FormaCrypt project: meeting June 19, 2009

ENS, salle INFO1, Nouvel Immeuble Rataud, level -1 (see access maps; the building is marked "Bibliotheque" on the map of ENS)

10:15 - 10:30 Welcome

10:30 - 11:00 Steve Kremer, Simulation based security in the applied pi calculus (with Stéphanie Delaune and Olivier Pereira) slides

We present a symbolic framework for refinement and composition of security protocols. The framework uses the notion of ideal functionalities. These are abstract systems which are secure by construction and which can be combined into larger systems. They can be separately refined in order to obtain concrete protocols implementing them. Our work builds on ideas from computational models such as the universally composable security and reactive simulatability frameworks. The underlying language we use is the applied pi calculus which is a general language for specifying security protocols. In our framework we can express the different standard flavours of simulation-based security which happen to all coincide. We illustrate our framework on an authentication functionality which can be realized using the Needham-Schroeder-Lowe protocol. For this we need to define an ideal functionality for asymmetric encryption and its realization. We also show a joint state result for this functionality which allows composition (even though the same key material is reused) using a tagging mechanism.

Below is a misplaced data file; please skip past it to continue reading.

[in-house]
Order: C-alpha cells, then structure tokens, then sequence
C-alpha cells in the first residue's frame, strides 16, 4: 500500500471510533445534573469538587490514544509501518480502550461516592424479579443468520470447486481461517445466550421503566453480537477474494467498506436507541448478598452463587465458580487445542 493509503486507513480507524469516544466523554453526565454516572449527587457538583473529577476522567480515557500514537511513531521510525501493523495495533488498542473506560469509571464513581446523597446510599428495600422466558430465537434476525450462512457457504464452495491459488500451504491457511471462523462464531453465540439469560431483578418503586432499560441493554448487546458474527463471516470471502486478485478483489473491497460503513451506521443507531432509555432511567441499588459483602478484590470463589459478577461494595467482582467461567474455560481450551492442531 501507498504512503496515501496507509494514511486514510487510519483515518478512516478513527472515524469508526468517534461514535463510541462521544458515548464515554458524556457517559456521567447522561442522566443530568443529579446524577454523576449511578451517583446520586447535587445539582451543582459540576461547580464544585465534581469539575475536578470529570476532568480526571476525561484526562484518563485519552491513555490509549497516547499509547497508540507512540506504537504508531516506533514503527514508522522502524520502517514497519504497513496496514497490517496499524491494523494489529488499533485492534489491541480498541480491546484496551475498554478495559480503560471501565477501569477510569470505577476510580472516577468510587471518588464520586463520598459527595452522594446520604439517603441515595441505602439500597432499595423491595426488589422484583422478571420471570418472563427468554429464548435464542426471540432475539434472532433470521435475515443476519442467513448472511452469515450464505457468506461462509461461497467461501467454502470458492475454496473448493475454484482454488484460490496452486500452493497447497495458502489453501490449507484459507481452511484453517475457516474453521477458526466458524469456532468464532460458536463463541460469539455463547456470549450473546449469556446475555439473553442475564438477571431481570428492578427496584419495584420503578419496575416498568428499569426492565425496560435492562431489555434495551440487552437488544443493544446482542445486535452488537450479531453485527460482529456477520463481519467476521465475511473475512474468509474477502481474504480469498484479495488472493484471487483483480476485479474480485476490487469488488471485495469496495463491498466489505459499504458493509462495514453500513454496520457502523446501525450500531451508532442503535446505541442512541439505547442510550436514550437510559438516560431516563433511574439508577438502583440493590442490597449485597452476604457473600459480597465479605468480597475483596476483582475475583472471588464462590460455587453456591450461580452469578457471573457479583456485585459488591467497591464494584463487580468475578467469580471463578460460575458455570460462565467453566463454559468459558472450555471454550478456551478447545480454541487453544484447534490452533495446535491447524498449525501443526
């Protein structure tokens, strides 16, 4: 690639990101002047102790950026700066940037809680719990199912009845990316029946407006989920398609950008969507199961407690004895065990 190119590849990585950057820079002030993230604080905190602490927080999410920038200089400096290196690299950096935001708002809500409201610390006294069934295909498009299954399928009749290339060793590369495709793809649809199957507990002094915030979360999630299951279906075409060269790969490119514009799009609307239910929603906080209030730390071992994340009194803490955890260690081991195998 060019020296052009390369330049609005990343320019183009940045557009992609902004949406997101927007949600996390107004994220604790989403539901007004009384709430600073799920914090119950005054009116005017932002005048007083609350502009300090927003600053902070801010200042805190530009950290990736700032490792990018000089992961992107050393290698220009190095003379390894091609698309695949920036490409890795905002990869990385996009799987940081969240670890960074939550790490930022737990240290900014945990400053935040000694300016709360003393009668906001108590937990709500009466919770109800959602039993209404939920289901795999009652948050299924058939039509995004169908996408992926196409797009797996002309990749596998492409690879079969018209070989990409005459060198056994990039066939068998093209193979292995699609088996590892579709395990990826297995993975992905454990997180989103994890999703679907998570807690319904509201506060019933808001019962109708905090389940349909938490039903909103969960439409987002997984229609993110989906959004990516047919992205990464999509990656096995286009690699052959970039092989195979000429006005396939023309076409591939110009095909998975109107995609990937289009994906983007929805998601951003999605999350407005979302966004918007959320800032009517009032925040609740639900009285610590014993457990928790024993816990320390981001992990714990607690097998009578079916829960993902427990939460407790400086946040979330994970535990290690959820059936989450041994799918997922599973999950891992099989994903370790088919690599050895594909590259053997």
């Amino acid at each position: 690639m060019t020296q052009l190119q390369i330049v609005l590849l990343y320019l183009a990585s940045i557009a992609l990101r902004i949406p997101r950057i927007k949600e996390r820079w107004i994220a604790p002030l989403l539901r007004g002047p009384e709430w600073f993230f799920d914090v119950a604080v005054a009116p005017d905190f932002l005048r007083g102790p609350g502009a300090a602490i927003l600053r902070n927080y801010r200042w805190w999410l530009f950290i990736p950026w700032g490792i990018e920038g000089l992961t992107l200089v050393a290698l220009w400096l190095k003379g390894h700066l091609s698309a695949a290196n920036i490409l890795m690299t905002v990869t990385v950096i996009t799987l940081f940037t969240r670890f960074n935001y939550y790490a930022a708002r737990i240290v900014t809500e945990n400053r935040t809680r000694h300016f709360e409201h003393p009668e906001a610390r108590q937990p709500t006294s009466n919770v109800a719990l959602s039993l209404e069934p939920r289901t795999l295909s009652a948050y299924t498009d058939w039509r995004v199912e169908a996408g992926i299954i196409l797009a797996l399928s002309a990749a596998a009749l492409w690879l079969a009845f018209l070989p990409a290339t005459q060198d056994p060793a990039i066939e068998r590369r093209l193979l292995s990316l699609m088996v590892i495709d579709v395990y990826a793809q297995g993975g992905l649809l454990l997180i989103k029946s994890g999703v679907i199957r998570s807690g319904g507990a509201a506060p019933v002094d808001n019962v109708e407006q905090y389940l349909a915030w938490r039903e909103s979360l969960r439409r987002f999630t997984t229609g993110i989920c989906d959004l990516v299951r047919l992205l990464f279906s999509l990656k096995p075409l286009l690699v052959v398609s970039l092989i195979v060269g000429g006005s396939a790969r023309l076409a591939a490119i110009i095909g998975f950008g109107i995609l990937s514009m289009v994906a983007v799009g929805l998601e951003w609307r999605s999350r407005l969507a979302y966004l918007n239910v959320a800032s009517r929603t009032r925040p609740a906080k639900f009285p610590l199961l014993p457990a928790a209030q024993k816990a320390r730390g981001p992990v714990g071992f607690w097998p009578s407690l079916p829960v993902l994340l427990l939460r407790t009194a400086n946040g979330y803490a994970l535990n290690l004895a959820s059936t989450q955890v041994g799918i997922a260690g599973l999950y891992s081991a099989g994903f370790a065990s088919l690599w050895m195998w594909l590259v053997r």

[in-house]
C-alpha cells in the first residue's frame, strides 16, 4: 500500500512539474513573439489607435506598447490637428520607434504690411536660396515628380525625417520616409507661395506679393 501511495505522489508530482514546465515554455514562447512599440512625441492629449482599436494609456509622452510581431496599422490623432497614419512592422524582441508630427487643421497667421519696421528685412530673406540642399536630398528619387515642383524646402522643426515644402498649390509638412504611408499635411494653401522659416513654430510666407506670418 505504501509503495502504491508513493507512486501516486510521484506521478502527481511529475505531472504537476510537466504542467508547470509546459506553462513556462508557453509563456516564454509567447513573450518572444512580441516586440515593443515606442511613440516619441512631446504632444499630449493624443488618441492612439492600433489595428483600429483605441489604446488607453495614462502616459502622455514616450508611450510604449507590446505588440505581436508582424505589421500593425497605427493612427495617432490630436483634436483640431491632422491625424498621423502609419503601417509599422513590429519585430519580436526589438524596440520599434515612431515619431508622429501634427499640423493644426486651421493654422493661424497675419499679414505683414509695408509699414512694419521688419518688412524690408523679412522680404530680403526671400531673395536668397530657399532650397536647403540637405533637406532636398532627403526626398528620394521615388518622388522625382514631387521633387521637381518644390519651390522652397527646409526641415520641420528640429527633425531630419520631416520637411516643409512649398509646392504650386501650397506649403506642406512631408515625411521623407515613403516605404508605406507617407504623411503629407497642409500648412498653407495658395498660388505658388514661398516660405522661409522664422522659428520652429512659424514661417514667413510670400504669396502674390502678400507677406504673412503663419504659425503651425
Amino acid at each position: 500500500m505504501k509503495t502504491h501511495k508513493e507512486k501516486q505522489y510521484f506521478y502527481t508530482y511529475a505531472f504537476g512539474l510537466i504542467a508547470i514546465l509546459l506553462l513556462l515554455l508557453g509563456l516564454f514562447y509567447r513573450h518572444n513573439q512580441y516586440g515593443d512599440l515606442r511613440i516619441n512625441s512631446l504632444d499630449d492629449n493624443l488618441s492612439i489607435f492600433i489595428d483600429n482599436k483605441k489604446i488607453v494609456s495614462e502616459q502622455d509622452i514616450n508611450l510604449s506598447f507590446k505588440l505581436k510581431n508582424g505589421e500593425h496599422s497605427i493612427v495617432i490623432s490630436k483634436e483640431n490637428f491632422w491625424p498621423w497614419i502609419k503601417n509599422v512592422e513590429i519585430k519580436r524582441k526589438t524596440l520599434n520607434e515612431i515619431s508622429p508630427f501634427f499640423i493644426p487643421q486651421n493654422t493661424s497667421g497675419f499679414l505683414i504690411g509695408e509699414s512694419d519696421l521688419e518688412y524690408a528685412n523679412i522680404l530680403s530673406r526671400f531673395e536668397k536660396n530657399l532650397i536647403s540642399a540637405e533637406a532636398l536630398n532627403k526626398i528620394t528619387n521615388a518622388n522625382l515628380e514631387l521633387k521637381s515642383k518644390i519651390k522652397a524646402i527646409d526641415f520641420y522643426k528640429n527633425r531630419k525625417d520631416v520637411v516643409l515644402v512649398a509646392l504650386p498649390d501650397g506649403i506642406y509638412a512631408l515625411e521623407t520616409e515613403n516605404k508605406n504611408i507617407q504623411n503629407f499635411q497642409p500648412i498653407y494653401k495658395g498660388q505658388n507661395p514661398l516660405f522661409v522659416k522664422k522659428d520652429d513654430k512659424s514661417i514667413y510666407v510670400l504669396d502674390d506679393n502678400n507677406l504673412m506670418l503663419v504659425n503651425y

11:00 - 11:30 Graham Steel, Synthesising Secure APIs (with Véronique Cortier) slides

Security APIs are used to define the boundary between trusted and untrusted code. The security properties of existing API are not always clear. In this paper, we give a new generic API for managing symmetric keys on a trusted cryptographic device. We state and prove security properties for the API. In particular, our API offers a high level of security even when the host machine is controlled by an attacker. Our API is generic in the sense that it can implement a wide variety of (symmetric key) protocols. As a proof of concept, we give an algorithm for automatically instantiating the API commands for a given key management protocol. We demonstrate the algorithm on a set of key establishment protocols from the Clark-Jacob suite.